All components that allow these processes to take place must exist at the same time, not gradually. Therefore, this system is irreducibly complex; and Darwinian evolution cannot explain how this system came into existence.

According to Behe (1996), vesicular transport is more complex than gated transport and requires six components in order to function. If all six parts are not in place, the system either fails to function or the proteins fail to reach their proper destination.

This is a brief explanation of gated and vesicular transport. However, even this simple description shows the system’s irreducibly complex nature (Behe 1996).

Bacterial Flagellum

A motorboat uses a rotary propeller or motor to move the boat through water. Similarly, bacterial cells use a “rotary motor” called a flagellum to move the cells through liquid (Behe 1996). Figure 4.2 on page 13 is a picture of the bacterial flagellum, showing its parts that are similar to that of a man-made rotary motor.

This whip-like tail is made of a protein called flagellin. The flagellum is lodged in the cell membrane and attached to the rotor drive near the surface of the cell. The material that attaches the flagellum to the drive shaft is called hook protein. This protein works like a universal joint, which allows the flagellum and drive shaft to rotate. The motor that rotates the flagellum is located at the base of the flagellum where several rings are located (Behe 1996; Strobel 2004; undated University of California in Santa Barbara).

Take Note
The flagellum requires the coordination of 40 proteins. If one protein is missing, the flagellum will not function (Dembski 2003a).

How did the bacterial flagellum come into existence? While evolutionists claim evolutionary processes are responsible for the flagellum’s existence, no scientist has ever presented an evolutionary model of the bacterial flagellum (Strobel 2004).

Evolutionists’ Arguments

While scientists have failed to explain how evolution produced the flagellum, they have criticized Behe’s argument that the bacterial flagellum is irreducibly complex.

Ken Miller argues that the bacterial flagellum is not irreducibly complex for two reasons. Within the flagellum is a subsystem called Type III secretory system (TTSS). This system acts as a pump to move proteins to the outside of the cell. The function of TTSS is separate from the rotary propeller function of the flagellum. Evolutionists argue that the flagellum is not irreducibly complex because it evolved from TTSS. Remember, for an object to be irreducibly complex, it cannot have any precursors, i.e., any previous form of the object from which the more complex evolved (Dembski 2003b).

However, the existence of a subsystem within a functioning system is a poor argument for evolution. Dembski points out, “One might just as well say that because the motor of a motorcycle can be used as a blender, therefore the motor evolved into the motorcycle” (2003b, p 2).

Miller also claims that the flagellum is not irreducibly complex because TTSS can still transport proteins even if some proteins are missing. However, transporting proteins by the subsystem has little to do with the rotary propeller function of the flagellum. These are two separate functions. Moreover, if parts of the rotary system are missing, the propeller cannot function – regardless of whether or not proteins are missing. Therefore, the bacterial flagellum is irreducibly complex (Dembski 2003a).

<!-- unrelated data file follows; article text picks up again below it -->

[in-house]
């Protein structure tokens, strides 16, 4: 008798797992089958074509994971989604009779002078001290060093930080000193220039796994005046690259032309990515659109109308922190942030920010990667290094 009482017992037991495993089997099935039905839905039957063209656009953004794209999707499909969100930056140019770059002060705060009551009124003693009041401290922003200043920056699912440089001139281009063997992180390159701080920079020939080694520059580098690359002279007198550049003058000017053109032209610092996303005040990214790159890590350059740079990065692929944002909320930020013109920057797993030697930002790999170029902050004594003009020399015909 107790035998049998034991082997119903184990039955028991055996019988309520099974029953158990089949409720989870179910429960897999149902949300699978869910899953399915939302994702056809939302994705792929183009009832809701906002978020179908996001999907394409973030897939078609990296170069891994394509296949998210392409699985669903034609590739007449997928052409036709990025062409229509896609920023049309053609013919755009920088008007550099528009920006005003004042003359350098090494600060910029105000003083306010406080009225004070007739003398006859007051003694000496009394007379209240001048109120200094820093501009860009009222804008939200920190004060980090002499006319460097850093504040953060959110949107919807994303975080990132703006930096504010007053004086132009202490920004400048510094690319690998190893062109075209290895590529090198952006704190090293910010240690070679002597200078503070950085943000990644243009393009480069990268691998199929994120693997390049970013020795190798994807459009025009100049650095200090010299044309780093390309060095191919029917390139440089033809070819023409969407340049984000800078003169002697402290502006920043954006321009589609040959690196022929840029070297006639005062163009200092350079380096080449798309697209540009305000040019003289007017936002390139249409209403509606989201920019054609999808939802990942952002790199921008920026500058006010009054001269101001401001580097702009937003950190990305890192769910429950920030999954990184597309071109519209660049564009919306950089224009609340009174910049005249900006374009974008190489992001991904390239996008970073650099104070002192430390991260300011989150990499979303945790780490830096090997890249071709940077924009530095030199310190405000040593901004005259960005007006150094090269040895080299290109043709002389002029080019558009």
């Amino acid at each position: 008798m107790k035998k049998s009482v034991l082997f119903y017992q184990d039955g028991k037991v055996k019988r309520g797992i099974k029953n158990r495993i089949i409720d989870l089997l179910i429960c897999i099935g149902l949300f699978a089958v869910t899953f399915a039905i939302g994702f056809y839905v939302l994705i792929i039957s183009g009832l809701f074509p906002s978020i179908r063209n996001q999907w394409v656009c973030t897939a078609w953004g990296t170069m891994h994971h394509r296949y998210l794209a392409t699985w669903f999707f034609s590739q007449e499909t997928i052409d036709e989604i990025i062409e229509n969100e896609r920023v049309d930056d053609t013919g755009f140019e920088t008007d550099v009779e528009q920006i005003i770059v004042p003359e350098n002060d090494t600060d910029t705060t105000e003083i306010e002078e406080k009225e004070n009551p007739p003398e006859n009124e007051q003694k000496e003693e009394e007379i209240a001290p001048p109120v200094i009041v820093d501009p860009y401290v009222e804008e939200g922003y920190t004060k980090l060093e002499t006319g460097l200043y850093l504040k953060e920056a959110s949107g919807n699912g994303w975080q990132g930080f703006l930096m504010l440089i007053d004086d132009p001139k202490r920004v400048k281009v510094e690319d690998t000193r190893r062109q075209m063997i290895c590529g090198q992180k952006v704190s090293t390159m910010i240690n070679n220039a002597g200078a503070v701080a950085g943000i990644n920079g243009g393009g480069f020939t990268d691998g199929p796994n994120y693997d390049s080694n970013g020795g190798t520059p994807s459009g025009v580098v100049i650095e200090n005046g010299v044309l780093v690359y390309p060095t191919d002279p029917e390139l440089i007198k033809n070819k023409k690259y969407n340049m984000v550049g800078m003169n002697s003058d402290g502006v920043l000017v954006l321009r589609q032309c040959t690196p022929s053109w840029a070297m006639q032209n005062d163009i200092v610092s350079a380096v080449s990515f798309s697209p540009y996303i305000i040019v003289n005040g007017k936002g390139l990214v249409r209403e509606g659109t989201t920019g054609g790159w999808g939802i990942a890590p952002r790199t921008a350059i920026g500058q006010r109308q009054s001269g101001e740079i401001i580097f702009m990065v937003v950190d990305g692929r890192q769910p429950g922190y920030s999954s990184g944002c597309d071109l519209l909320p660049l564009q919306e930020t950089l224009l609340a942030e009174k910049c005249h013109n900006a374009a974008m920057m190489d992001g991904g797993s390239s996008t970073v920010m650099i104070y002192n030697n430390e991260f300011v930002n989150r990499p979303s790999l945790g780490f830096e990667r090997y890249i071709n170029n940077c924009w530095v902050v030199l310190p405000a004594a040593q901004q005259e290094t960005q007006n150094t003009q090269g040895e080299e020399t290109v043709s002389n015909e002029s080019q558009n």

Why does it matter whether or not an object or system is functional during its development? Evolutionists want us to believe that natural selection is how life began. However, if a system is not functioning, natural selection will not work. Since all parts must be in place at the same time in order for the bacterial flagellum to function, the flagellum could not have developed gradually over time (Behe 1996).


DNA is located in the nucleus of the cell and contains the information – the instructions - needed to make all the proteins that build our bodies. We depend on an alphabet that consists of 26 letters to form words that convey messages (Strobel 2004). Likewise, DNA’s instructions or messages are written with a special “alphabet” that consists of only four letters. Scientists have named these letters after the acids that form the DNA bases: A (adenine), G (guanine), T (thymine), and C (cytosine).

Each “letter” alone is meaningless, just as a single letter in the alphabet is meaningless. DNA’s letters must be in a specific order (called a sequence) in order to create instructions, just as the letters in this sentence must be in a specific arrangement in order to create a coherent message (Harris and Calvert 2003).

Therefore, DNA exhibits specified complexity because

Ø It is complex (made up of many components – letters)

Ø It is contingent (More than one combination of letters is possible.)

Ø It is specified (Follows a pattern called a sequence.).

Problem for Evolution

DNA and the information it contains must be present in order for life to begin (Strobel 2004). But how did DNA come into existence? Natural selection cannot explain the existence of DNA. Natural selection only works if organisms can duplicate themselves. In order to duplicate, organisms must have DNA. Therefore, if DNA is absent, natural selection cannot work. You have heard the question asked: “Which came first: the chicken or the egg?” Obviously, the chicken must exist first in order to reproduce to get the egg. In the same way, DNA must exist first in order for organisms to reproduce (Intelligent Design Basics undated).

Furthermore, the probability that DNA assembled itself in the first cell is 1 x 10 –190, which essentially equals zero (Harris and Calvert 2003).